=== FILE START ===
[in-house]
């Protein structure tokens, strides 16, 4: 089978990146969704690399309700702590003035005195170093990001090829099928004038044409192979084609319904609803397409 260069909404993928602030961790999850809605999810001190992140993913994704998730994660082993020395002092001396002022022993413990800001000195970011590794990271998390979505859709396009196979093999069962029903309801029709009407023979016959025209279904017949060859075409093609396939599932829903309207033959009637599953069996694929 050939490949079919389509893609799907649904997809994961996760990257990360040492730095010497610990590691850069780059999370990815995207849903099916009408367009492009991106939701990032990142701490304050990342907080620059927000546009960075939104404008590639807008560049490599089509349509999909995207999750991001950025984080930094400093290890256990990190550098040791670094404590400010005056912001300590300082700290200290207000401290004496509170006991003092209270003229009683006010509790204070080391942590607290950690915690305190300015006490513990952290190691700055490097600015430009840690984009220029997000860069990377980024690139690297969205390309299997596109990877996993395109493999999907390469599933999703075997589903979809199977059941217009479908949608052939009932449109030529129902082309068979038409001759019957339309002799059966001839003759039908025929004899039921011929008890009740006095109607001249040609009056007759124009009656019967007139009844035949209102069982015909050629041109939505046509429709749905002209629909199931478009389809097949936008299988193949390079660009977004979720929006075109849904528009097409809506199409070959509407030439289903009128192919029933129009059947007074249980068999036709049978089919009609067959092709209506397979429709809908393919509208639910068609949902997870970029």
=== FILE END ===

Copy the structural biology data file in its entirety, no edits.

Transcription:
[in-house]
């Protein structure tokens, strides 16, 4: 089978990146969704690399309700702590003035005195170093990001090829099928004038044409192979084609319904609803397409 260069909404993928602030961790999850809605999810001190992140993913994704998730994660082993020395002092001396002022022993413990800001000195970011590794990271998390979505859709396009196979093999069962029903309801029709009407023979016959025209279904017949060859075409093609396939599932829903309207033959009637599953069996694929 050939490949079919389509893609799907649904997809994961996760990257990360040492730095010497610990590691850069780059999370990815995207849903099916009408367009492009991106939701990032990142701490304050990342907080620059927000546009960075939104404008590639807008560049490599089509349509999909995207999750991001950025984080930094400093290890256990990190550098040791670094404590400010005056912001300590300082700290200290207000401290004496509170006991003092209270003229009683006010509790204070080391942590607290950690915690305190300015006490513990952290190691700055490097600015430009840690984009220029997000860069990377980024690139690297969205390309299997596109990877996993395109493999999907390469599933999703075997589903979809199977059941217009479908949608052939009932449109030529129902082309068979038409001759019957339309002799059966001839003759039908025929004899039921011929008890009740006095109607001249040609009056007759124009009656019967007139009844035949209102069982015909050629041109939505046509429709749905002209629909199931478009389809097949936008299988193949390079660009977004979720929006075109849904528009097409809506199409070959509407030439289903009128192919029933129009059947007074249980068999036709049978089919009609067959092709209506397979429709809908393919509208639910068609949902997870970029």